Moore talks chemistry, familiarity with Pryor
Raiders quarterback Terrelle Pryor completed 18 of 23 passes last week against the San Diego Chargers. (USA TODAY IMAGES)
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ALAMEDA – Terrelle Pryor plays in a way that’s hard to practice. The Raiders quarterback is a bebop jazz musician, constantly improvising on the fly. Pryor orchestrates this improvisational style, with a rare combination of speed, smarts and elusiveness.
Everyone else has to read and react.
That’s no easy task, considering Pryor can keep a play alive for 9, 10 or even 11 seconds. The team runs a scramble drill in practice, with designated space to maintain during broken plays. Drills are mere guidelines, carrying assumptions unpredictable when Pryor remains on the move.
There is one thing that helps receivers adapt to Pryor’s out-of-pocket play: Time.
“It’s so difficult to script in practice that when it comes up in a game, they have a better feel for it,” offensive coordinator Greg Olson said. “But I wouldn’t say that at the beginning of the year that they weren’t very good at it. They’re just getting opportunities. They’re just more aware of it, which is probably be the right way to describe it.
The receivers are a little bit more aware in their own mind, and they’re armed with a time clock in their head. The play may break down at a certain point, so they have to be aware of their spacing and their spacing relationship in relation to one another.”
Scramble drills can help with that, but the Raiders don’t want to spend too much time on it. The goal is for plays to go right, for Pryor to throw from a clean pocket or make a designed throw on the run.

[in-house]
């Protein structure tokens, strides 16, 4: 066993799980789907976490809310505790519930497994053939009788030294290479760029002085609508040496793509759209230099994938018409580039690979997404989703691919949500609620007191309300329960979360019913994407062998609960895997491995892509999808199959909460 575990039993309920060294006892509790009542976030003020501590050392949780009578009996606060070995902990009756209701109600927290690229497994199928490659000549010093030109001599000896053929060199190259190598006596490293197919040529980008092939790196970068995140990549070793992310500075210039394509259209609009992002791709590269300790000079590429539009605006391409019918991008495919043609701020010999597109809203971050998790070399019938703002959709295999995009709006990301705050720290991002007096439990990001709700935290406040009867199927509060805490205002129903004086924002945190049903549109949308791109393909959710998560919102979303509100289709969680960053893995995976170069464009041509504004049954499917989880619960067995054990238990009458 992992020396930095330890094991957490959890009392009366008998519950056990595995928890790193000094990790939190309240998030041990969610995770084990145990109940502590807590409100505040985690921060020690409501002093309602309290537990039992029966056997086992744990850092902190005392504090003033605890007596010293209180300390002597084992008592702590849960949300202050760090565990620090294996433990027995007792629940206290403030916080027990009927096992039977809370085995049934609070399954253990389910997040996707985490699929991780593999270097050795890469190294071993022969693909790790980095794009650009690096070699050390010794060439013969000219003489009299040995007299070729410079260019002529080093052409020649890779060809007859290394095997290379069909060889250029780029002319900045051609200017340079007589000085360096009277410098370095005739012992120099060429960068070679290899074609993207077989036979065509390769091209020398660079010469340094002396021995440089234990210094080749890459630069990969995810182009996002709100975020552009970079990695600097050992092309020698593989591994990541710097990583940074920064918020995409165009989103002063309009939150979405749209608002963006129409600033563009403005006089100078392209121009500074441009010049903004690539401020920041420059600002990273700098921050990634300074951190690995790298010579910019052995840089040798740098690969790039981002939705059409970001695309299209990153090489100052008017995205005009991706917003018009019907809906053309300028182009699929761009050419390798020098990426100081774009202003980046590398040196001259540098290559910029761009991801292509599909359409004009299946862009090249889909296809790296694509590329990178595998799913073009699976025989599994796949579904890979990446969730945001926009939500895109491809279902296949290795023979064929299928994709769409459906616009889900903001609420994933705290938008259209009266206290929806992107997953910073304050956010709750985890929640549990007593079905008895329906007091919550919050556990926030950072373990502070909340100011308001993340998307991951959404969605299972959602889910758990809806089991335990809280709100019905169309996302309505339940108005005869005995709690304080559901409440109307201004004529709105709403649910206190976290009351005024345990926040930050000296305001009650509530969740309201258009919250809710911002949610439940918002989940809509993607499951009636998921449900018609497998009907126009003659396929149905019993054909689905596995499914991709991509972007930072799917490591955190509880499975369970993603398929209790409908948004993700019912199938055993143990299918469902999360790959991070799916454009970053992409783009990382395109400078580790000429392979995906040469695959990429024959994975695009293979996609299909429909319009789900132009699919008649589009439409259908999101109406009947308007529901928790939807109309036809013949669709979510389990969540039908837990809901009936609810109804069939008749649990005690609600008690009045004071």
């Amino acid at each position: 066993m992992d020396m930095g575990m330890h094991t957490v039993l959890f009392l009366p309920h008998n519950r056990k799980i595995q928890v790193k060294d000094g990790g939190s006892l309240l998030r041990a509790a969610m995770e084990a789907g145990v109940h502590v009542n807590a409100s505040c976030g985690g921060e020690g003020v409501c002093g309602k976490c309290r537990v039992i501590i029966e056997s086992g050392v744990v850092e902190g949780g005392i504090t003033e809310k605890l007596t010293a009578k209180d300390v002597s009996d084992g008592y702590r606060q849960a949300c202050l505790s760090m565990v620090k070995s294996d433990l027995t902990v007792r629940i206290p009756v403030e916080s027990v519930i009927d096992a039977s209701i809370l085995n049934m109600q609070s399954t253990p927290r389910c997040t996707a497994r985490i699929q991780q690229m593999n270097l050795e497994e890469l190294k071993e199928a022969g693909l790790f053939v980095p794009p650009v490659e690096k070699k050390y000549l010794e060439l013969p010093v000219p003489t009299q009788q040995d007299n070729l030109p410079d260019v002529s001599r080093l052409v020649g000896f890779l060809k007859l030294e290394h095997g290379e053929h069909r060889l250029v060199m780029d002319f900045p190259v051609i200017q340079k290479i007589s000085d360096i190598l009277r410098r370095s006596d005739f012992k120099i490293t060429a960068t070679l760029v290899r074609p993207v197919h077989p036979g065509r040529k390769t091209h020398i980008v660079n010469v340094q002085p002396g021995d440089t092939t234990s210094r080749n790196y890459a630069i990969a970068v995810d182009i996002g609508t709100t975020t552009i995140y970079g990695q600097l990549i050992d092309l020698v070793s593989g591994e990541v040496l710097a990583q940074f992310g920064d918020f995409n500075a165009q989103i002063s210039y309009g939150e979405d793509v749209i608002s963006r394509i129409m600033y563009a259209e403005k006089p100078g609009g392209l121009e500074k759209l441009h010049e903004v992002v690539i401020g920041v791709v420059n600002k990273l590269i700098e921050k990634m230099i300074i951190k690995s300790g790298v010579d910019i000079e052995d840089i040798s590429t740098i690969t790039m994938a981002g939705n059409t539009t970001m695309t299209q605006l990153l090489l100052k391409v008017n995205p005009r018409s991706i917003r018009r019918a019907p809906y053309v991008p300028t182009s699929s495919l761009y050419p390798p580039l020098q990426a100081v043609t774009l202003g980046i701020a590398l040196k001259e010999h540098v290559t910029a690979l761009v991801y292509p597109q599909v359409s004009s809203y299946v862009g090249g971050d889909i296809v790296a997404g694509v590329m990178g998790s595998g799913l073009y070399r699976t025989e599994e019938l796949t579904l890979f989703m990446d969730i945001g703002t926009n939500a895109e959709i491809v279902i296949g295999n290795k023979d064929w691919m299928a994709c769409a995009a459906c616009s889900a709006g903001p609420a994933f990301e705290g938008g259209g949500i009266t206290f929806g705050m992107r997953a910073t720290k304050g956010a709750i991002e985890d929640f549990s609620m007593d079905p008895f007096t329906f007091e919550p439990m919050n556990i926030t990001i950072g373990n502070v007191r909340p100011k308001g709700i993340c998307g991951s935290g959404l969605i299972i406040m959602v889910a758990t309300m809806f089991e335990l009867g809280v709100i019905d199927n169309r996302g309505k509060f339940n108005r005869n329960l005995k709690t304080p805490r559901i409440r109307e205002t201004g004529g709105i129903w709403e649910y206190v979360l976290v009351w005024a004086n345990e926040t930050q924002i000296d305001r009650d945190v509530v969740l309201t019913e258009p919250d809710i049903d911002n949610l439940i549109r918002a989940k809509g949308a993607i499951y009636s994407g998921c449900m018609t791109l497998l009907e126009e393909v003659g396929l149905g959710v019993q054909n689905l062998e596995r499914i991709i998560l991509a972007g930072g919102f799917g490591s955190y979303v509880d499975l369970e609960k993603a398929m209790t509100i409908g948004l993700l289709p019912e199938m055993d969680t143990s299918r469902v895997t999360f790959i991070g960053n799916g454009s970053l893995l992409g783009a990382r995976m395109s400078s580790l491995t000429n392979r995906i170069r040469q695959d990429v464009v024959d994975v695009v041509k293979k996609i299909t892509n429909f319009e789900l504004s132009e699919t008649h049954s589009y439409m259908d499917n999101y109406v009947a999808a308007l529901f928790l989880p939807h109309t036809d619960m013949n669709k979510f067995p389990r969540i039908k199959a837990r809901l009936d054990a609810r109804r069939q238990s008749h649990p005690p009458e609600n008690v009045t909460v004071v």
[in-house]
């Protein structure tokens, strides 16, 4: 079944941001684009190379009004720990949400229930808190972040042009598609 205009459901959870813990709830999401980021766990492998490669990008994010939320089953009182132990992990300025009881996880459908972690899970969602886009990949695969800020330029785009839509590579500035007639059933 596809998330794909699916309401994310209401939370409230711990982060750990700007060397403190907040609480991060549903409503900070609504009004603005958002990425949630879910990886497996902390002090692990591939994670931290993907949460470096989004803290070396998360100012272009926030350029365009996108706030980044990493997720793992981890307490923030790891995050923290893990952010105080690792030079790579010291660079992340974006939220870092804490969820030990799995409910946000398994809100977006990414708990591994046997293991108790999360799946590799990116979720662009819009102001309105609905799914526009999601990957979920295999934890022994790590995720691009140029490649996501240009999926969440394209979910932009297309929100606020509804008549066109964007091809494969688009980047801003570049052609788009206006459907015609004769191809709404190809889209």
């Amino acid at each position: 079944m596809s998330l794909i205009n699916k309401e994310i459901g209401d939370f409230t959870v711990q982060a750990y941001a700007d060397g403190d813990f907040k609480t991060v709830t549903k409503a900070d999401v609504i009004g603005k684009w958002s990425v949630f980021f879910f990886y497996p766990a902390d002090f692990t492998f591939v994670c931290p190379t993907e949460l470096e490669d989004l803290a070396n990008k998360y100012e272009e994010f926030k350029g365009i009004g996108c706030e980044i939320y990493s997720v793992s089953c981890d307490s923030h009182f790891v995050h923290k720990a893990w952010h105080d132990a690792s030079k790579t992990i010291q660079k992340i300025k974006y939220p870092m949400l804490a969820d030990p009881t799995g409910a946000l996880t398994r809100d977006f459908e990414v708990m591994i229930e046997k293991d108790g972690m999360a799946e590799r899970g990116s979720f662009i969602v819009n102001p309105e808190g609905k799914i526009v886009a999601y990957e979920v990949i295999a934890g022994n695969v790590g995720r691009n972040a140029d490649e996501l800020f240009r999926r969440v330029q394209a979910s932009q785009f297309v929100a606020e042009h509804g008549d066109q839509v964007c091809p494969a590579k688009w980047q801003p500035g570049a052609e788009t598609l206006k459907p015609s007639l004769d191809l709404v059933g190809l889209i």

“He wants to mature as a quarterback and wants to work on going through progressions and understanding things,” Olson said. “The one thing that’s clear as we watch practice film and compared it to game film is that Terrelle’s always shown good instincts on game day.”
Pryor puts his team is productive situations, but it takes more than one to move chains. Pryor needs his receivers working with him, often breaking routes while responding to his whim. They’ve gotten good at it.
“We’re all getting used to what he’s doing back there and where he likes to go with the football,” receiver Rod Streater said. “You have general rules of where to go, and you need to find certain windows that give him the best chance to make a play.”
The receivers get it. That’s a major reason why Pryor has run less and thrown more. He’s taking bigger chunks and avoiding hits, a double bonus for a player the Raiders can’t afford to lose.
“It helps because defense assume he’s just going to run once he’s outside the pocket,” Streater said. “With a guy that fast, you have to respect the run and devote effort to us. That leaves us with more room downfield, because they’re more concerned with him than us.”
On extended plays, a receiver can get uncovered. That’s something created through effort and constant adjustments on the fly. Brice Butler did a great job coming back to the ball on a crucial third down conversion Sunday against San Diego. Denarius Moore responded to Pryor's head nod and wrist flick, found an open space and caught a touchdown.
While Pryor typically escapes the pocket to buy himself time, sometimes he gives receivers an extra beat to get open.
“I see guys working hard downfield,” Pryor said. “Defenses are going to cover things up, so they know that if things are covered that they are going to have to start working with me and find some open space.”
It’s pretty exciting when improvs works out, when high-tech sport turns into a sandlot fight.
“It’s just playing football like you’re a six-year old,” Moore said. “Honestly, it’s pretty fun. When a pocket breaks down, we all know what to do.”